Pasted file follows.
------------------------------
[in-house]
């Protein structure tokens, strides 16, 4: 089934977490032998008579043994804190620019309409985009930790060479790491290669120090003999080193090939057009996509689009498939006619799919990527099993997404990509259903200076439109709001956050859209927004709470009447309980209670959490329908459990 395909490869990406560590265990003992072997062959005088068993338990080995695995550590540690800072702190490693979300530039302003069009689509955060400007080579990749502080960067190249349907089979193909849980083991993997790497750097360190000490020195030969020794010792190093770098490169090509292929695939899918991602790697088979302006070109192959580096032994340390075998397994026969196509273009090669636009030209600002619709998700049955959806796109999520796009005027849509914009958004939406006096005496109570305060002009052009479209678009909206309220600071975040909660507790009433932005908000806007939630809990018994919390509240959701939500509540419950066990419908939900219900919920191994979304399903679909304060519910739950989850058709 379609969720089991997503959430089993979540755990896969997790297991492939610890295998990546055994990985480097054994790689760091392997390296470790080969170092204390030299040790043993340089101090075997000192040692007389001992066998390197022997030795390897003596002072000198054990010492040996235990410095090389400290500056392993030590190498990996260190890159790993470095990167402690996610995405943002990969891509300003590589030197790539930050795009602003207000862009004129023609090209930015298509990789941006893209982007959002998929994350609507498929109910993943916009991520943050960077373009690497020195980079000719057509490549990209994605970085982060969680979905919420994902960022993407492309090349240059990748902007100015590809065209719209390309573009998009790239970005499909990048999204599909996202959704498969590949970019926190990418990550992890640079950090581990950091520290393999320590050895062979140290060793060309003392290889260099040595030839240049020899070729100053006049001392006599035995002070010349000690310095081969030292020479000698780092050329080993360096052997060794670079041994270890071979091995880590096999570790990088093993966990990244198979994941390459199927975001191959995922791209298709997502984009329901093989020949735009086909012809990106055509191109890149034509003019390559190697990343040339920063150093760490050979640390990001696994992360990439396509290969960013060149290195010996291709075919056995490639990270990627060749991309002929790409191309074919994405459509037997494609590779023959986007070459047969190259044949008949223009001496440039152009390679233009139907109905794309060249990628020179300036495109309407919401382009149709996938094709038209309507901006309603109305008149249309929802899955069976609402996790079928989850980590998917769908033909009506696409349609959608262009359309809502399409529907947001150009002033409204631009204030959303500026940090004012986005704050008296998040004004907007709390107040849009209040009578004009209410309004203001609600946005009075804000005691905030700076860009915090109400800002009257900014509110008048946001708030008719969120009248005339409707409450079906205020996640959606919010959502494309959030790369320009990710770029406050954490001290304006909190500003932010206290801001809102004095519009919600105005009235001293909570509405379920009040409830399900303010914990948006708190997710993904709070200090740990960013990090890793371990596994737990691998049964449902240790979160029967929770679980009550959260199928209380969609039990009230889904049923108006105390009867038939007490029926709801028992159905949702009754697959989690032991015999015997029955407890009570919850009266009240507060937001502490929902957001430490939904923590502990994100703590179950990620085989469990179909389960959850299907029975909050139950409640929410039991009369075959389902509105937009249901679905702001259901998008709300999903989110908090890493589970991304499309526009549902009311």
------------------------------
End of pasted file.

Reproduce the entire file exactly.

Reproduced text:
[in-house]
């Protein structure tokens, strides 16, 4: 089934977490032998008579043994804190620019309409985009930790060479790491290669120090003999080193090939057009996509689009498939006619799919990527099993997404990509259903200076439109709001956050859209927004709470009447309980209670959490329908459990 395909490869990406560590265990003992072997062959005088068993338990080995695995550590540690800072702190490693979300530039302003069009689509955060400007080579990749502080960067190249349907089979193909849980083991993997790497750097360190000490020195030969020794010792190093770098490169090509292929695939899918991602790697088979302006070109192959580096032994340390075998397994026969196509273009090669636009030209600002619709998700049955959806796109999520796009005027849509914009958004939406006096005496109570305060002009052009479209678009909206309220600071975040909660507790009433932005908000806007939630809990018994919390509240959701939500509540419950066990419908939900219900919920191994979304399903679909304060519910739950989850058709 379609969720089991997503959430089993979540755990896969997790297991492939610890295998990546055994990985480097054994790689760091392997390296470790080969170092204390030299040790043993340089101090075997000192040692007389001992066998390197022997030795390897003596002072000198054990010492040996235990410095090389400290500056392993030590190498990996260190890159790993470095990167402690996610995405943002990969891509300003590589030197790539930050795009602003207000862009004129023609090209930015298509990789941006893209982007959002998929994350609507498929109910993943916009991520943050960077373009690497020195980079000719057509490549990209994605970085982060969680979905919420994902960022993407492309090349240059990748902007100015590809065209719209390309573009998009790239970005499909990048999204599909996202959704498969590949970019926190990418990550992890640079950090581990950091520290393999320590050895062979140290060793060309003392290889260099040595030839240049020899070729100053006049001392006599035995002070010349000690310095081969030292020479000698780092050329080993360096052997060794670079041994270890071979091995880590096999570790990088093993966990990244198979994941390459199927975001191959995922791209298709997502984009329901093989020949735009086909012809990106055509191109890149034509003019390559190697990343040339920063150093760490050979640390990001696994992360990439396509290969960013060149290195010996291709075919056995490639990270990627060749991309002929790409191309074919994405459509037997494609590779023959986007070459047969190259044949008949223009001496440039152009390679233009139907109905794309060249990628020179300036495109309407919401382009149709996938094709038209309507901006309603109305008149249309929802899955069976609402996790079928989850980590998917769908033909009506696409349609959608262009359309809502399409529907947001150009002033409204631009204030959303500026940090004012986005704050008296998040004004907007709390107040849009209040009578004009209410309004203001609600946005009075804000005691905030700076860009915090109400800002009257900014509110008048946001708030008719969120009248005339409707409450079906205020996640959606919010959502494309959030790369320009990710770029406050954490001290304006909190500003932010206290801001809102004095519009919600105005009235001293909570509405379920009040409830399900303010914990948006708190997710993904709070200090740990960013990090890793371990596994737990691998049964449902240790979160029967929770679980009550959260199928209380969609039990009230889904049923108006105390009867038939007490029926709801028992159905949702009754697959989690032991015999015997029955407890009570919850009266009240507060937001502490929902957001430490939904923590502990994100703590179950990620085989469990179909389960959850299907029975909050139950409640929410039991009369075959389902509105937009249901679905702001259901998008709300999903989110908090890493589970991304499309526009549902009311």